Co-authored by Professor Woodrow Hartzog
The Federal Trade Commission is the most important federal agency regulating privacy and security. Its actions and guidance play a significant role in setting the privacy agenda for the entire country. With the Trump Administration about to take control, and three of the five Commissioner seats open, including the Chairperson, a lot could change at the FTC. But dramatic change is not common at the agency. What will likely happen with the FTC’s privacy and security enforcement over the next four years?
1. The FTC will shift in a more Republican direction, but the shift will not be radical.
The FTC is run by a bipartisan panel of five Commissioners, one of whom is Chairperson. Commissioners vote on the actions that the FTC will take on various consumer protection matters. But now, only two Commissioners remain and there are 3 vacancies. The Trump Administration will thus have an enormous impact on the agency because it will choose the majority of Commissioners plus the Chairperson.
The five Commissioners must be a bi-partisan panel, with no more than three being from the same party. The bi-partisanship of the FTC is mandated by statute.
The current FTC has been vigorous over the past eight years in protecting privacy and security, though most of these cases were not very controversial because they involved relatively clear cases of deceptive acts or practices—the Commission’s bread and butter. The Commissioners who departed recently include Joshua Wright, a conservative who believes in dialing back aspects of the FTC’s approach to privacy and security. He recently wrote an article criticizing the FTC’s view of harm as being too broad. Commissioner Julie Brill also left to chair Hogan Lovells’ privacy practice – Brill consistently pushed for strong enforcement of privacy and security protection. And recently, Chairwoman Edith Ramirez announced that she will be stepping down. We would also put her in a similar camp as Brill as one who favored the current strong enforcement role for the FTC. The remaining Commissioners include Terrell McSweeny, who has supported the current posture of the FTC, and Maureen Olhausen, who, like Wright, has expressed concern at times about FTC overreach in privacy and security, but largely joined with the rest of the commissioners in supporting the FTC’s current approach.
So now, there will likely be two new Republican Commissioners (including the Chairperson) and one Democratic one. McSweeny is a Democratic Commissioner and Olhausen is a Republican one. The new balance of power will be three Republicans and two Democrats.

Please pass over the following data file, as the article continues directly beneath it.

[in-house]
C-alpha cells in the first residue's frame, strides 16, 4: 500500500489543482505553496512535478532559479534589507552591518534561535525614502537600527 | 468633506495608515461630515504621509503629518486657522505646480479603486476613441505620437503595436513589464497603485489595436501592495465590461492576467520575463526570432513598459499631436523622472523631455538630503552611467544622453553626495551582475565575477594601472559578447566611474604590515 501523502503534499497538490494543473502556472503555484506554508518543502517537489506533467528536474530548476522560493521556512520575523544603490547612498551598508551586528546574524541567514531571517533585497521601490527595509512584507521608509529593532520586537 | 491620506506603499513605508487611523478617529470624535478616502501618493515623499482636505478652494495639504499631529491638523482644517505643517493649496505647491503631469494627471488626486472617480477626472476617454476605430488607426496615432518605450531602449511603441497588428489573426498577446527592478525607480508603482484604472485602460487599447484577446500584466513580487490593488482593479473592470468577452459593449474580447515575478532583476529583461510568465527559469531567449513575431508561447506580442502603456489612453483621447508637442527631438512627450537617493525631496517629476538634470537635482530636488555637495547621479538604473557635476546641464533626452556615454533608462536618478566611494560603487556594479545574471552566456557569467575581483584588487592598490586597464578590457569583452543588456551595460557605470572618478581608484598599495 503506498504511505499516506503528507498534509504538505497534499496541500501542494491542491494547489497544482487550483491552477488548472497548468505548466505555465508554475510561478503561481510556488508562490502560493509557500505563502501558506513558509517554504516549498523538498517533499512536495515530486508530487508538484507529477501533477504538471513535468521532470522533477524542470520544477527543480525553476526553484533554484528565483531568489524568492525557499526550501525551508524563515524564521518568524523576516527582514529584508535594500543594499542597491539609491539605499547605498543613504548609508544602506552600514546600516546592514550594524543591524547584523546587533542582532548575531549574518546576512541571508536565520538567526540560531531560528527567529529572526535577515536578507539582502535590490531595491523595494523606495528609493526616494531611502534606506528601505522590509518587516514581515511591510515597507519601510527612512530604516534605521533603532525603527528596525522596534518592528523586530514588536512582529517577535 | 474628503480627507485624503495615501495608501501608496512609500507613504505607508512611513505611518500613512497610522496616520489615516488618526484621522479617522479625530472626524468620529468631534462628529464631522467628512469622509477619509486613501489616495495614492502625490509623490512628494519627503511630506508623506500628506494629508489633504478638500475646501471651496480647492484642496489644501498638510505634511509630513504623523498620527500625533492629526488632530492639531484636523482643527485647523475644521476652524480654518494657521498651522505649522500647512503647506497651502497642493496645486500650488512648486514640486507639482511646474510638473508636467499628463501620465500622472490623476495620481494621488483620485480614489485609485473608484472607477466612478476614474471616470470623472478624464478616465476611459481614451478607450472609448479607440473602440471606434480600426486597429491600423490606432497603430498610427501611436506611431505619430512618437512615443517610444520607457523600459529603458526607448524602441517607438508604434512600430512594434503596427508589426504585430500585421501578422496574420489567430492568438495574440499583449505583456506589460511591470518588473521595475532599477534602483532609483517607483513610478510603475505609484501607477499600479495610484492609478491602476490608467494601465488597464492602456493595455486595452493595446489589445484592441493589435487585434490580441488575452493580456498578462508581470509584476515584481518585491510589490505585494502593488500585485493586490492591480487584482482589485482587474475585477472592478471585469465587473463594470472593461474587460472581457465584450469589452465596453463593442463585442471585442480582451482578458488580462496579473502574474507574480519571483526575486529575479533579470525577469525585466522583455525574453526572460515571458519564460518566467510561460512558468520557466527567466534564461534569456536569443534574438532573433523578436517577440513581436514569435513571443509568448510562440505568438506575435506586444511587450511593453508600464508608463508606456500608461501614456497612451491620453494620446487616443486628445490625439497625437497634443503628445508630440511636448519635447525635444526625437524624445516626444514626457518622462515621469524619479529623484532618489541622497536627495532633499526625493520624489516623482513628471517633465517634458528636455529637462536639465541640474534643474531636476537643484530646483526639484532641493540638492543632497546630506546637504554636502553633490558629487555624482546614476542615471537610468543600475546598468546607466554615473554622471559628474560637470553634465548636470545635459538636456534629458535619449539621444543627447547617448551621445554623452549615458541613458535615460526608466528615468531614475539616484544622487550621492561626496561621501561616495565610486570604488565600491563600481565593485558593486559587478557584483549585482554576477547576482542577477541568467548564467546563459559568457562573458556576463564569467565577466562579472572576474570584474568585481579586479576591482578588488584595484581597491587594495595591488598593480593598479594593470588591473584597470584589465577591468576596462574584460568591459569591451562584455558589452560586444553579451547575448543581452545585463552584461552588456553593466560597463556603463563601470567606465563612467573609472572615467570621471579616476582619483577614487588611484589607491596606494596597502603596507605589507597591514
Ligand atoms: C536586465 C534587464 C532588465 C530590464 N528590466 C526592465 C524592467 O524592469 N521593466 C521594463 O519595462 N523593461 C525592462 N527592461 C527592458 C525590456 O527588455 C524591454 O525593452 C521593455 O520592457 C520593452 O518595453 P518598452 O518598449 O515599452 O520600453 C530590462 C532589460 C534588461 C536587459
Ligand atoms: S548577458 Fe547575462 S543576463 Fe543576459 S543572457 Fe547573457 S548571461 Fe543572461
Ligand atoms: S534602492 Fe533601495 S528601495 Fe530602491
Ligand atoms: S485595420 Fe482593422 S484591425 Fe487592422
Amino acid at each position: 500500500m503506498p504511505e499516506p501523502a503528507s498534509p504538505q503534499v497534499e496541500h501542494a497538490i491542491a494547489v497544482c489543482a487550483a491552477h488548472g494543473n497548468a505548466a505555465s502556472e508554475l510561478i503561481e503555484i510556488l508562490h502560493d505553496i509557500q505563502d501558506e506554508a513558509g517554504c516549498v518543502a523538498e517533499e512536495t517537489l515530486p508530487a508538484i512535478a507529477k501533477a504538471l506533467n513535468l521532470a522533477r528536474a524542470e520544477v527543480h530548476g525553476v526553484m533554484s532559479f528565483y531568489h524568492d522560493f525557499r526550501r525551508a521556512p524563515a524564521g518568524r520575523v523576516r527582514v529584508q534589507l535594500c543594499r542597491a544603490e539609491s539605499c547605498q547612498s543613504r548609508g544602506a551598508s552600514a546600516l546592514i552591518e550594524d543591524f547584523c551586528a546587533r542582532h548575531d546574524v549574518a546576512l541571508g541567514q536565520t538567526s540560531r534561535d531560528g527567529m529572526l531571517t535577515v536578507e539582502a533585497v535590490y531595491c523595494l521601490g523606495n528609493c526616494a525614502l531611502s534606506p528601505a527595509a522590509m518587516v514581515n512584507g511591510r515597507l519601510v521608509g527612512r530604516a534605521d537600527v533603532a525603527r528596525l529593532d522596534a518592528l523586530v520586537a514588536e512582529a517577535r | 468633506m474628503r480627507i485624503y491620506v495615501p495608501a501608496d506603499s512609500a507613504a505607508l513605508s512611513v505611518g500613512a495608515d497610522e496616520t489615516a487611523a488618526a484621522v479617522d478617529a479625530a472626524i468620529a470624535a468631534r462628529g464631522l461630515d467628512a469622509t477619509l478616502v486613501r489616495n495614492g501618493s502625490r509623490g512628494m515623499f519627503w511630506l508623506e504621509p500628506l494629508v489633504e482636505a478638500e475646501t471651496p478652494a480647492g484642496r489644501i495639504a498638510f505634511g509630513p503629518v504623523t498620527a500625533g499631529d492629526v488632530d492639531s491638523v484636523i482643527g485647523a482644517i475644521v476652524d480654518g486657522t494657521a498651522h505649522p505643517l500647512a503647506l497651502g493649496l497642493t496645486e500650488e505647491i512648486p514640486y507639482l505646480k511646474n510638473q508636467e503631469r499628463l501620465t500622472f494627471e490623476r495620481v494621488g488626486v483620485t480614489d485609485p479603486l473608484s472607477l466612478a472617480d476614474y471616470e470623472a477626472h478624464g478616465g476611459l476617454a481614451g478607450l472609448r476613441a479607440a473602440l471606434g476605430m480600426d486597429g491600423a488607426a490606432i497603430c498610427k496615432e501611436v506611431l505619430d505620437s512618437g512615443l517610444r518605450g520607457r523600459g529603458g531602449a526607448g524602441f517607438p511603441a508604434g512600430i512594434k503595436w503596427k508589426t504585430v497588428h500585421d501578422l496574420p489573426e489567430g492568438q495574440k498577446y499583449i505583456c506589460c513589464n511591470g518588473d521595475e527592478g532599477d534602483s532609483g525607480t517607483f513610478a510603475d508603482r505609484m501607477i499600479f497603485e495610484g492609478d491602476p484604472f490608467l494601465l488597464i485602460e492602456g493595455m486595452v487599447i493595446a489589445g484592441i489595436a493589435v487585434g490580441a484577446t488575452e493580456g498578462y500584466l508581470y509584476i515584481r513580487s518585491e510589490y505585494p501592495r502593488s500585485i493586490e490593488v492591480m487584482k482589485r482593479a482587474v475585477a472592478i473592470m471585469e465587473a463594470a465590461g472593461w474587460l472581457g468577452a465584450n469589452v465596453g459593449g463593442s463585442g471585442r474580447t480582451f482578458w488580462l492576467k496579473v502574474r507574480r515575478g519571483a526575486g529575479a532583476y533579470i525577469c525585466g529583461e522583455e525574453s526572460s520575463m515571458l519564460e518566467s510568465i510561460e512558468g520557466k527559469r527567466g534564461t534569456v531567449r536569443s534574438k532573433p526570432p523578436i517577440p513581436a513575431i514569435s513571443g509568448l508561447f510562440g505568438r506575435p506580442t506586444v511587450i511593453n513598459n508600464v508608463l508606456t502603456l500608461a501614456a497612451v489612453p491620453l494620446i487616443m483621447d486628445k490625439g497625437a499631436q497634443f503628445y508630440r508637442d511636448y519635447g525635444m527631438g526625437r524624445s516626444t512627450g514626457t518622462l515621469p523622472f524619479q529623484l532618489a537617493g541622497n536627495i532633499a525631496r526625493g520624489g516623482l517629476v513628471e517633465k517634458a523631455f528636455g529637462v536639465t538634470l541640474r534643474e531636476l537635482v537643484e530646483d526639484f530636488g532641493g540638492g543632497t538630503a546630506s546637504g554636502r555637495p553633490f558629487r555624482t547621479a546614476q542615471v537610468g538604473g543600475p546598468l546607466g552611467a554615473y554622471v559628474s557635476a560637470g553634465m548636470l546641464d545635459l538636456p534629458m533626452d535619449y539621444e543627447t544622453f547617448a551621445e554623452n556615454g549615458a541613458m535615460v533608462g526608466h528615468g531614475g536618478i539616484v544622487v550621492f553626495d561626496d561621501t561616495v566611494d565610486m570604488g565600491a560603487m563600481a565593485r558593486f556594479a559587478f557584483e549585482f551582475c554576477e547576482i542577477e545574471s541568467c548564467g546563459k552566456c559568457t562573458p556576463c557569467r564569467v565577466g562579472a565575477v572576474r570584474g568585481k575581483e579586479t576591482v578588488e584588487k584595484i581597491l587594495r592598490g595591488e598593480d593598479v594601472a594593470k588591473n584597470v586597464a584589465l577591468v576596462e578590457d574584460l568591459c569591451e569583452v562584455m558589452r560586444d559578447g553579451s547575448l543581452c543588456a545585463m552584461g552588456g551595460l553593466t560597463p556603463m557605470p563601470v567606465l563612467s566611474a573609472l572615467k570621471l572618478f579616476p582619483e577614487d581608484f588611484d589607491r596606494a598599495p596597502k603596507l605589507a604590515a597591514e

2. The FTC will likely stop bringing some of its more cutting-edge cases, but its enforcement will not change dramatically.
As we noted in one of our articles, the FTC has been generally conservative in its enforcement of privacy and security, rarely pushing radically new norms and instead enforcing well-established industry norms.
Even Republican Commissioners have supported most of the FTC’s privacy and security enforcement actions. Olhausen has publicly supported most of the recent complaints, though she issued a strong dissent in Nomi and was critical of the FTC’s recommendation in its report on the Internet of Things for baseline privacy legislation and strong data minimization practices. Wright, though critical of the FTC’s view on harm, supported the FTC’s Wyndham case and even wrote the Commission’s opinion rejecting LabMD’s arguments that its Section 5 unfairness authority excludes data security.
Perhaps the most significant change to the FTC will occur as a result of changes at other agencies shift authority and leave gaps to be filled. Chris Hoofnagle, who has written an excellent book about the FTC, opines that the agency with the most to fear is the FCC. Chris says: “[T]he FTC is less politicized and less lobbied than the FCC. I think the FCC is going to get a real thrashing. There’s even talk of eliminating the FCC’s consumer protection mission and assigning it to the FTC.” If the FTC were to inherit some of the FCC’s authority, we would expect an initial showing of strength with a surge of action in the area, yet we doubt the actions would be very controversial. The FTC would likely be motivated to demonstrate its competence with its new authority but also show that it would not rock the boat.
Chris also notes: “The FTC is an independent agency and it will keep chugging on; it usually is ignored by the White House. Commissioner Olhausen supports 95% of the cases—even Commissioner Wright did. And there will be two years of cases under Obama leadership that are in the pipeline, and those probably will not go away.”
For more on Chris’s thoughts about the FTC’s internal dynamics, you should read his recent piece on the subject. Chris says: “To the conservatives, Nomi is the worst example of reading out ‘materiality’ in deception cases. So, expect the Trump FTC to tighten the reins on deception. They see it as a strict liability offense as used under Ramirez.” In addition to demanding more evidence that deceptive representations were material to users, we would also expect a greater emphasis on the cost/benefit analysis required for unfairness actions, given Commissioner Olhausen and Wright’s exhortations to that effect and mounting criticism and pressure from industry.